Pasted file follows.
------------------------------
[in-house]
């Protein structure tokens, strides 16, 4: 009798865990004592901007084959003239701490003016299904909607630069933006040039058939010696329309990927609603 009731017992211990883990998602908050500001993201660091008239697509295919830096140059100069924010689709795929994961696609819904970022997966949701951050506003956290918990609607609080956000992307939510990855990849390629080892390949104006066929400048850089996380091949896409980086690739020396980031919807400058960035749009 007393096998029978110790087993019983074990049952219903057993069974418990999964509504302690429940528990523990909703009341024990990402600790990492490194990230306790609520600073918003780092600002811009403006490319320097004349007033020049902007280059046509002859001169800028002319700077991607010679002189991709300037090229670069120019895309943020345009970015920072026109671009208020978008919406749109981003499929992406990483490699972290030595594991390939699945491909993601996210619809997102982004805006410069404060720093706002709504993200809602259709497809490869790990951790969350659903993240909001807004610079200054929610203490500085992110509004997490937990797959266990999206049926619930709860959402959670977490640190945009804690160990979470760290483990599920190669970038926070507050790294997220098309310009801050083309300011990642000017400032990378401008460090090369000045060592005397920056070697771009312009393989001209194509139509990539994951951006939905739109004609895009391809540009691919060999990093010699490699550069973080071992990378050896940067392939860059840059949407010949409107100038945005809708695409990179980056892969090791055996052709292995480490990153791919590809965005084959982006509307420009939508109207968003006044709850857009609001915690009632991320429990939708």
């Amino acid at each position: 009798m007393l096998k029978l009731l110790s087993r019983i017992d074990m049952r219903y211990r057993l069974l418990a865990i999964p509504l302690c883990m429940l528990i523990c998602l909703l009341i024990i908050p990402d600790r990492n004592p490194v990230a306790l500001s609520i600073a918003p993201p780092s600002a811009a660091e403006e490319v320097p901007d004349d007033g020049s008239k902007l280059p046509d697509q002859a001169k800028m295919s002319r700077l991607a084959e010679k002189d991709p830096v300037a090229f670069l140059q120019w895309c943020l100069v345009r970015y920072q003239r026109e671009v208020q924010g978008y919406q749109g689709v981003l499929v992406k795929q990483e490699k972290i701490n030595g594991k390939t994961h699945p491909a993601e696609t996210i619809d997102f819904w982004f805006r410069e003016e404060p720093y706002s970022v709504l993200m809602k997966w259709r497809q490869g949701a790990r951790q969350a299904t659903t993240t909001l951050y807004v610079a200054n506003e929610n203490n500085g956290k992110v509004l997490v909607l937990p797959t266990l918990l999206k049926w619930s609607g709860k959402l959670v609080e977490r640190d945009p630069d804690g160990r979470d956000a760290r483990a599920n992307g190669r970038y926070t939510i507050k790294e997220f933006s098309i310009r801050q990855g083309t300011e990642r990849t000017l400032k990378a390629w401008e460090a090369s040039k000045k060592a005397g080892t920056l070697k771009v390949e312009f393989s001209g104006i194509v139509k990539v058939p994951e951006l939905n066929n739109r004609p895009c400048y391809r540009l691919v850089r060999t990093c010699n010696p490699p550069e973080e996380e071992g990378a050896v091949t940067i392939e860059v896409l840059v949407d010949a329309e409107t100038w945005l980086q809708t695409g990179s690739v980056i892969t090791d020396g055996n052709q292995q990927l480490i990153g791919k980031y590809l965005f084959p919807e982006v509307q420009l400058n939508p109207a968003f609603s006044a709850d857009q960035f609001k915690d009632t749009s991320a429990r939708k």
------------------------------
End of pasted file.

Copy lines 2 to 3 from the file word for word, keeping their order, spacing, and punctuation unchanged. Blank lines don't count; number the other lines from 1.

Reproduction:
């Protein structure tokens, strides 16, 4: 009798865990004592901007084959003239701490003016299904909607630069933006040039058939010696329309990927609603 009731017992211990883990998602908050500001993201660091008239697509295919830096140059100069924010689709795929994961696609819904970022997966949701951050506003956290918990609607609080956000992307939510990855990849390629080892390949104006066929400048850089996380091949896409980086690739020396980031919807400058960035749009 007393096998029978110790087993019983074990049952219903057993069974418990999964509504302690429940528990523990909703009341024990990402600790990492490194990230306790609520600073918003780092600002811009403006490319320097004349007033020049902007280059046509002859001169800028002319700077991607010679002189991709300037090229670069120019895309943020345009970015920072026109671009208020978008919406749109981003499929992406990483490699972290030595594991390939699945491909993601996210619809997102982004805006410069404060720093706002709504993200809602259709497809490869790990951790969350659903993240909001807004610079200054929610203490500085992110509004997490937990797959266990999206049926619930709860959402959670977490640190945009804690160990979470760290483990599920190669970038926070507050790294997220098309310009801050083309300011990642000017400032990378401008460090090369000045060592005397920056070697771009312009393989001209194509139509990539994951951006939905739109004609895009391809540009691919060999990093010699490699550069973080071992990378050896940067392939860059840059949407010949409107100038945005809708695409990179980056892969090791055996052709292995480490990153791919590809965005084959982006509307420009939508109207968003006044709850857009609001915690009632991320429990939708």
């Amino acid at each position: 009798m007393l096998k029978l009731l110790s087993r019983i017992d074990m049952r219903y211990r057993l069974l418990a865990i999964p509504l302690c883990m429940l528990i523990c998602l909703l009341i024990i908050p990402d600790r990492n004592p490194v990230a306790l500001s609520i600073a918003p993201p780092s600002a811009a660091e403006e490319v320097p901007d004349d007033g020049s008239k902007l280059p046509d697509q002859a001169k800028m295919s002319r700077l991607a084959e010679k002189d991709p830096v300037a090229f670069l140059q120019w895309c943020l100069v345009r970015y920072q003239r026109e671009v208020q924010g978008y919406q749109g689709v981003l499929v992406k795929q990483e490699k972290i701490n030595g594991k390939t994961h699945p491909a993601e696609t996210i619809d997102f819904w982004f805006r410069e003016e404060p720093y706002s970022v709504l993200m809602k997966w259709r497809q490869g949701a790990r951790q969350a299904t659903t993240t909001l951050y807004v610079a200054n506003e929610n203490n500085g956290k992110v509004l997490v909607l937990p797959t266990l918990l999206k049926w619930s609607g709860k959402l959670v609080e977490r640190d945009p630069d804690g160990r979470d956000a760290r483990a599920n992307g190669r970038y926070t939510i507050k790294e997220f933006s098309i310009r801050q990855g083309t300011e990642r990849t000017l400032k990378a390629w401008e460090a090369s040039k000045k060592a005397g080892t920056l070697k771009v390949e312009f393989s001209g104006i194509v139509k990539v058939p994951e951006l939905n066929n739109r004609p895009c400048y391809r540009l691919v850089r060999t990093c010699n010696p490699p550069e973080e996380e071992g990378a050896v091949t940067i392939e860059v896409l840059v949407d010949a329309e409107t100038w945005l980086q809708t695409g990179s690739v980056i892969t090791d020396g055996n052709q292995q990927l480490i990153g791919k980031y590809l965005f084959p919807e982006v509307q420009l400058n939508p109207a968003f609603s006044a709850d857009q960035f609001k915690d009632t749009s991320a429990r939708k």